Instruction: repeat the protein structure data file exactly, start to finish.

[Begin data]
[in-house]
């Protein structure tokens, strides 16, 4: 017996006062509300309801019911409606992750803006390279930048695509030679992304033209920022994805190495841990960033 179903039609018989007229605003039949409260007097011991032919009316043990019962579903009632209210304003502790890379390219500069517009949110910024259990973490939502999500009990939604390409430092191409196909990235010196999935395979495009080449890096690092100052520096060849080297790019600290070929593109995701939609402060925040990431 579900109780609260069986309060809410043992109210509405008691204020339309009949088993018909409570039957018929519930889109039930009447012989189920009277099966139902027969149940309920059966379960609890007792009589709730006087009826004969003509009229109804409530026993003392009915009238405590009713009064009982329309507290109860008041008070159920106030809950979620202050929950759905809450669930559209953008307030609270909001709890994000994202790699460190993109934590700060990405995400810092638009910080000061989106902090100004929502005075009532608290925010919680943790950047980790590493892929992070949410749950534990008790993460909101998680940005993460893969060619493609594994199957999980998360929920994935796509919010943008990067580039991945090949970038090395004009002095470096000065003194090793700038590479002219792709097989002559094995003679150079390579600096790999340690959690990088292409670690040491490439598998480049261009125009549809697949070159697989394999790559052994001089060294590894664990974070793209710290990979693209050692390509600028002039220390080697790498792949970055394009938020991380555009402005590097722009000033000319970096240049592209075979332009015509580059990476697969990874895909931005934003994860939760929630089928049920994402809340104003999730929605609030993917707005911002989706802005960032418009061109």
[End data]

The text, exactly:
[in-house]
């Protein structure tokens, strides 16, 4: 017996006062509300309801019911409606992750803006390279930048695509030679992304033209920022994805190495841990960033 179903039609018989007229605003039949409260007097011991032919009316043990019962579903009632209210304003502790890379390219500069517009949110910024259990973490939502999500009990939604390409430092191409196909990235010196999935395979495009080449890096690092100052520096060849080297790019600290070929593109995701939609402060925040990431 579900109780609260069986309060809410043992109210509405008691204020339309009949088993018909409570039957018929519930889109039930009447012989189920009277099966139902027969149940309920059966379960609890007792009589709730006087009826004969003509009229109804409530026993003392009915009238405590009713009064009982329309507290109860008041008070159920106030809950979620202050929950759905809450669930559209953008307030609270909001709890994000994202790699460190993109934590700060990405995400810092638009910080000061989106902090100004929502005075009532608290925010919680943790950047980790590493892929992070949410749950534990008790993460909101998680940005993460893969060619493609594994199957999980998360929920994935796509919010943008990067580039991945090949970038090395004009002095470096000065003194090793700038590479002219792709097989002559094995003679150079390579600096790999340690959690990088292409670690040491490439598998480049261009125009549809697949070159697989394999790559052994001089060294590894664990974070793209710290990979693209050692390509600028002039220390080697790498792949970055394009938020991380555009402005590097722009000033000319970096240049592209075979332009015509580059990476697969990874895909931005934003994860939760929630089928049920994402809340104003999730929605609030993917707005911002989706802005960032418009061109």